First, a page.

Photo by Ron Dubick
Executive director Robert Grenfell will step down in June after 15 years of volunteer leadership of the ballet.
It’s been a watershed season for First State Ballet Theatre. Having celebrated its 15th year in November, the only professional ballet company in Delaware has expanded both the number of performances and number of venues for the season. It has grown its outreach efforts. It has increased collaborations with other arts organizations. It has staged original performances. It has remained in the black without ever having borrowed a penny. It has, in short, gone where few other arts organizations have gone in recent years—up—despite dwindling public funding, nearly extinct corporate support and ever-increasing competition for people’s attention and ticket sales. Now it faces a challenge: In June, executive director Robert Grenfell and his wife, Mary Anne, the business manager, will step down after a decade and a half of volunteer leadership.
Not only would replacing Grenfell, whose service has saved the company hundreds of thousands of dollars, become a major new expense, his departure could leave a big vacuum in leadership. “We have organized our lives around ensuring the success of this company, so we definitely have bittersweet feelings about leaving,” says Grenfell, 68. But with eldercare issues and other concerns crashing down, “We’ve just gotten to the point where it’s too complicated to do everything we need to do in our lives.” FSBT was chartered in 1999, then debuted at the University of Delaware with a performance of “Coppélia” in May 2000. Two years later, it began its evolution toward a statewide presence by performing at the Georgetown campus of Delaware Tech. That performance, featuring a session with the flute-harp duo SPARX, began a continuing history of collaborating with other organizations to promote the arts across the board. “We were collaborative before the C-word became the buzz word in the arts,” Grenfell says.
In 2003, then-Mayor James Baker, always trying to expand Wilmington’s cultural offerings, wooed FSBT to The Grand Opera House. With new studios there and a record of successful performances, FSBT launched a professional company of 10 dancers in 2008. It has since grown to 22.Since then, FSBT has premiered major works in Delaware and it has pioneered new ones. In 2009, for example, superstar Viktor Plotnikov created “Everlasting Arms,” a series of dance vignettes based on sculptures by beloved local artist Charles Parks. “Everlasting” made its world premier in Delaware, as have two other ballets by Plotnikov, a five-time best choreographer winner at several international competitions. Last year, FSBT staged “Irene,” an all-Delaware production scored by guitarist Sean Dougherty and choreographed by FSBT vet Alex Bruckner. The story of a young dancer who joins the biggest ballet company in her city only to learn it is composed of vampires, “Irene” was a perfect introduction to ballet for the “Twilight” generation. Though far from a sellout, the show proved valuable in cultivating a new audience, and it showed that there was an appetite for edgy art. What’s more, FSBT students have qualified to compete in the world finals of the prestigious Youth America Grand Prix for the past 10 years, an FSBT student became one of only two dancers in the United States to compete in the Prix de Lausanne, FSBT has danced at the famous Spoleto Festival dei Due Mondi in Italy, and artistic director Pasha Kambalov has twice judged the World Ballet Competition.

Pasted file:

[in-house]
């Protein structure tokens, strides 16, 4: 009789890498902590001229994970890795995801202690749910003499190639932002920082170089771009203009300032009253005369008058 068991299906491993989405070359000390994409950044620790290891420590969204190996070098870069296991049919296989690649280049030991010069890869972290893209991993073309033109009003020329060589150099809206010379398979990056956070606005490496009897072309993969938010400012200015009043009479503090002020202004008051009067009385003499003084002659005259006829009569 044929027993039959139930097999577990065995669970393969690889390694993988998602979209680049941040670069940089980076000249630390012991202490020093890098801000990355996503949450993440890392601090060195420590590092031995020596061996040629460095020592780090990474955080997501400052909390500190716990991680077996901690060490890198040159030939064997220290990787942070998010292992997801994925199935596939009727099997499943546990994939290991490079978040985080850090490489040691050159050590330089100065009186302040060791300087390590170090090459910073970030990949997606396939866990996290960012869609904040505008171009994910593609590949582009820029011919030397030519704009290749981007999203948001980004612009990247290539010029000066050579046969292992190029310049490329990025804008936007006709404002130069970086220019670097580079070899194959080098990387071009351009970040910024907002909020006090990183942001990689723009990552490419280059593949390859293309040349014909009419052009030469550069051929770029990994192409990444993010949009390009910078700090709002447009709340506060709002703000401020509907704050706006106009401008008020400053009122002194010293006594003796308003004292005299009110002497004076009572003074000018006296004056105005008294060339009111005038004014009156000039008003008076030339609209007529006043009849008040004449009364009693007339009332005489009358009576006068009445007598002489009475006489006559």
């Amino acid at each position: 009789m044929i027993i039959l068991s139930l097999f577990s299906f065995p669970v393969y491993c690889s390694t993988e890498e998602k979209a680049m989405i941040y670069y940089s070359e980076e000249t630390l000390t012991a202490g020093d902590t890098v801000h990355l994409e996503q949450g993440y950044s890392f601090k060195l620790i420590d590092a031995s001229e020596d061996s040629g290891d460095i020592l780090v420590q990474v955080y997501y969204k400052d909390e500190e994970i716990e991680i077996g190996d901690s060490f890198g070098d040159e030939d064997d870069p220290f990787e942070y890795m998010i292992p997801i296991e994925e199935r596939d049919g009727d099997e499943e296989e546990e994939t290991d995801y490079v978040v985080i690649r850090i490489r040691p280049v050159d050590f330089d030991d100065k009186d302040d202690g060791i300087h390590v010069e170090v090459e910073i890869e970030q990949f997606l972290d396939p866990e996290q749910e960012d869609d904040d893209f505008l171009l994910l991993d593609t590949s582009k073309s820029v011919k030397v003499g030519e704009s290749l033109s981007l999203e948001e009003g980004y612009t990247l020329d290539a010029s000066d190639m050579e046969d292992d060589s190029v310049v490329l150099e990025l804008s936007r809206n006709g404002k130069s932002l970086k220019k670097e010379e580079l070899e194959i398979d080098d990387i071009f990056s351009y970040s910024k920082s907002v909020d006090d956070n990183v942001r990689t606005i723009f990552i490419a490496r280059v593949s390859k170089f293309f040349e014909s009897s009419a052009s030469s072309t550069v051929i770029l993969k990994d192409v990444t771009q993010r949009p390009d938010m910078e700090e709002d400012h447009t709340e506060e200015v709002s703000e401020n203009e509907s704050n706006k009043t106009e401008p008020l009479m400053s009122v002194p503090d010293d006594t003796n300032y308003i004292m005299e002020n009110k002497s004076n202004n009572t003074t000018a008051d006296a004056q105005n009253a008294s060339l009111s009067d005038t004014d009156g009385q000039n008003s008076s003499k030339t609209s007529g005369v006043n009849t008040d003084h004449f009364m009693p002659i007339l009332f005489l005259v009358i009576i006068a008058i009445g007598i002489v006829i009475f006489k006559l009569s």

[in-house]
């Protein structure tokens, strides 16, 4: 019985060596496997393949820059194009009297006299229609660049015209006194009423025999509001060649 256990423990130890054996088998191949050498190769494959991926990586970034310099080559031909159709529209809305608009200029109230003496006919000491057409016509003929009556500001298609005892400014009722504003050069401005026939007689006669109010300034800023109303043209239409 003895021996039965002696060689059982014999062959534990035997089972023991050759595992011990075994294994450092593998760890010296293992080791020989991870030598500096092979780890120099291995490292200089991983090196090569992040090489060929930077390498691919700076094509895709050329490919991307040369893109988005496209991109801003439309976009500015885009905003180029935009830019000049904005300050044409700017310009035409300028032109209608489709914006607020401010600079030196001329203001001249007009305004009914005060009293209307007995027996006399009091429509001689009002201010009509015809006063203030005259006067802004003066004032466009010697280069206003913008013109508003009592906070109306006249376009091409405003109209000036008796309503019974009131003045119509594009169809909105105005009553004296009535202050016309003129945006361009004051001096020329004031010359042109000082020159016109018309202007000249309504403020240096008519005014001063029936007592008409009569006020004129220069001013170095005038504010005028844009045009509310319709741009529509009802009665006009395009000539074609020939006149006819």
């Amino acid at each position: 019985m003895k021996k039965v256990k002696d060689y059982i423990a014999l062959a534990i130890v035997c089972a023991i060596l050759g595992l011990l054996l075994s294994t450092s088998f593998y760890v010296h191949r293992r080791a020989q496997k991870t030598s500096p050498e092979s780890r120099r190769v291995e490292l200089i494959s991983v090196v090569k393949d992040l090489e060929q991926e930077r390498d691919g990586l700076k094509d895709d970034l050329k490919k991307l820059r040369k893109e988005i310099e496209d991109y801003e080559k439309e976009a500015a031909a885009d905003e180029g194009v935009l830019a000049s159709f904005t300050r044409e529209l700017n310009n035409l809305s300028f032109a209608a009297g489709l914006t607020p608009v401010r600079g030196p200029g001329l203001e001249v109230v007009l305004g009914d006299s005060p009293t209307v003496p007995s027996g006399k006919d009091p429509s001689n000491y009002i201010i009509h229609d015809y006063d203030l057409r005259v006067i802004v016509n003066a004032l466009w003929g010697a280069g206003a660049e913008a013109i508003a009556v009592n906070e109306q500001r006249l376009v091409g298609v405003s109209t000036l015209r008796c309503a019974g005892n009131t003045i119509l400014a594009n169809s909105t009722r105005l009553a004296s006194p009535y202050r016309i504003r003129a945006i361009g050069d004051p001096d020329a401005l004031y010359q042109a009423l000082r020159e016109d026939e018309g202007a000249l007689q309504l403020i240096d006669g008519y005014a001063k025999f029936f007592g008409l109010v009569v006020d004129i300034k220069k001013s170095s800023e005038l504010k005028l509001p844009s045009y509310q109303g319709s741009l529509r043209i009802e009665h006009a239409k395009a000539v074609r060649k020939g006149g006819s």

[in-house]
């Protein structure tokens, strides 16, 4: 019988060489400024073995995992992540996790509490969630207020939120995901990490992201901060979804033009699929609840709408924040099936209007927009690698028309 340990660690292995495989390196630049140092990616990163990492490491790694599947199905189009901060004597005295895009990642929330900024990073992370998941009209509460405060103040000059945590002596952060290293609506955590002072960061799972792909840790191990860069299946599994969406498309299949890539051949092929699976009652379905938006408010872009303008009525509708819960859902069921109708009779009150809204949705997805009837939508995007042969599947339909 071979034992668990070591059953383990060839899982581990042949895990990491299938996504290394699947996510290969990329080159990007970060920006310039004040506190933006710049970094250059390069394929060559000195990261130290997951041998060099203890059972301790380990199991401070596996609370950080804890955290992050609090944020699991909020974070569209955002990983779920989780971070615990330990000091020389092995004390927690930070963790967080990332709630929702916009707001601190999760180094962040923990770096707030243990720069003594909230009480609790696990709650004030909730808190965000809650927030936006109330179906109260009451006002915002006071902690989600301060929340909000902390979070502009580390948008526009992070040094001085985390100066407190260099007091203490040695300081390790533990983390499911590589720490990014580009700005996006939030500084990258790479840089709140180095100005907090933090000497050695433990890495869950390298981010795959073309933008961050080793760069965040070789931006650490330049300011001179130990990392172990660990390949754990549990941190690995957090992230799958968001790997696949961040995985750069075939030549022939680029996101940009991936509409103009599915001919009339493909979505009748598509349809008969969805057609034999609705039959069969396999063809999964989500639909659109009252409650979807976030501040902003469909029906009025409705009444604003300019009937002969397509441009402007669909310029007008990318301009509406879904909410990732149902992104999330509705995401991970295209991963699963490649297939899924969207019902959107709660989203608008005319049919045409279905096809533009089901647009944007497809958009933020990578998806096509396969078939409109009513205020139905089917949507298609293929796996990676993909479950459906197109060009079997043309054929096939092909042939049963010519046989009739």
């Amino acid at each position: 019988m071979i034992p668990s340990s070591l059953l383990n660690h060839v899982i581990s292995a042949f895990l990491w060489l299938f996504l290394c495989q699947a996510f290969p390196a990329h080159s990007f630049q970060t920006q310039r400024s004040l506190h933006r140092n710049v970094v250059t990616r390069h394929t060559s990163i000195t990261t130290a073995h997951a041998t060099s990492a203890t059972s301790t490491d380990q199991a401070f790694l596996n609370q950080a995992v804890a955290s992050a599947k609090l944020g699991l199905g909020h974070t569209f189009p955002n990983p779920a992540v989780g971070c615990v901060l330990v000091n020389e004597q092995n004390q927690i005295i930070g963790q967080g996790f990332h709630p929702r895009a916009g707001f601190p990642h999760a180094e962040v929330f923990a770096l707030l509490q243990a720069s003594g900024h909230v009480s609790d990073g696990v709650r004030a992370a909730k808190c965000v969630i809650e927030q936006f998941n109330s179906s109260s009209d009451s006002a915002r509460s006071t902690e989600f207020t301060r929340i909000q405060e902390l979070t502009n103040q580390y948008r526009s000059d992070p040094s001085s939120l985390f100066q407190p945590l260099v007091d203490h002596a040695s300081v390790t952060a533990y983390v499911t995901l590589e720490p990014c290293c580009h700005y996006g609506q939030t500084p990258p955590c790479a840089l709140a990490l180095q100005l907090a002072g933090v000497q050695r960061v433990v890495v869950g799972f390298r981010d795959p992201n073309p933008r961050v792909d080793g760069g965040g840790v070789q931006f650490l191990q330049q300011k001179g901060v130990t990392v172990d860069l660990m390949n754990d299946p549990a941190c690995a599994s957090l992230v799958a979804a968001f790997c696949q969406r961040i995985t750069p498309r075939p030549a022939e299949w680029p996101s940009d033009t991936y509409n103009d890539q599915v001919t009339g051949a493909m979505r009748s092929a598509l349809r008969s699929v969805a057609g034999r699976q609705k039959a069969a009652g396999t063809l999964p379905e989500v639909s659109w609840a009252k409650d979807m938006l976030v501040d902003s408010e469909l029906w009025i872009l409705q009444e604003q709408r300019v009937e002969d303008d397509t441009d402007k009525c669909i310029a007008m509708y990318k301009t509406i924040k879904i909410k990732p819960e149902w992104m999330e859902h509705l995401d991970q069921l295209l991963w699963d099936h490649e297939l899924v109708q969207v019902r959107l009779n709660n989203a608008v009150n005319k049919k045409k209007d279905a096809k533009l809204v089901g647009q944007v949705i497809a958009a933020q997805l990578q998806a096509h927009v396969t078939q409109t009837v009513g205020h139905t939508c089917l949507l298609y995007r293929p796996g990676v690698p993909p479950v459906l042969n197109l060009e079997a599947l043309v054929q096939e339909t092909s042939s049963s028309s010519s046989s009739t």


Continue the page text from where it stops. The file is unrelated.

All of which has given FSBT some international profile, yet here, Grenfell says, it is still under-known. Key to FSBT’s solvency has been a solid corps of volunteers who have contributed services from accounting to legal aid, with everything from set building to marketing in-between. Grenfell himself still loads the dance floor and drives the truck when FSBT takes to the road. About five years ago, FSBT started replacing volunteers with contractors and paid staff. Dancers, artistic staff and the business manager are now paid positions. So is the development director, though the grant that funds that position expires in June. By then, FSBT will need to pay a development director on its own and, Grenfell hopes, an executive director. “It’s a real donnybrook,” says board member Virginia Harcke. “Robert has such knowledge about the state and knowledge about how arts organizations can function successfully. It’s not clear there will be a volunteer. We need to clone him.” The alternative to a paid director is a division of Grenfell’s myriad duties among the board members—a workable, if not ideal, arrangement. “It would become an extremely different company,” Grenfell says. For now he remains “guardedly optimistic.” Come what may, he says, he’ll do what he can—short of day-to-day administration—to make sure FSBT continues to succeed. FSBT will present “The Young Lady and the Hooligan” and “Carmen” at The Grand Opera House on Feb. 28.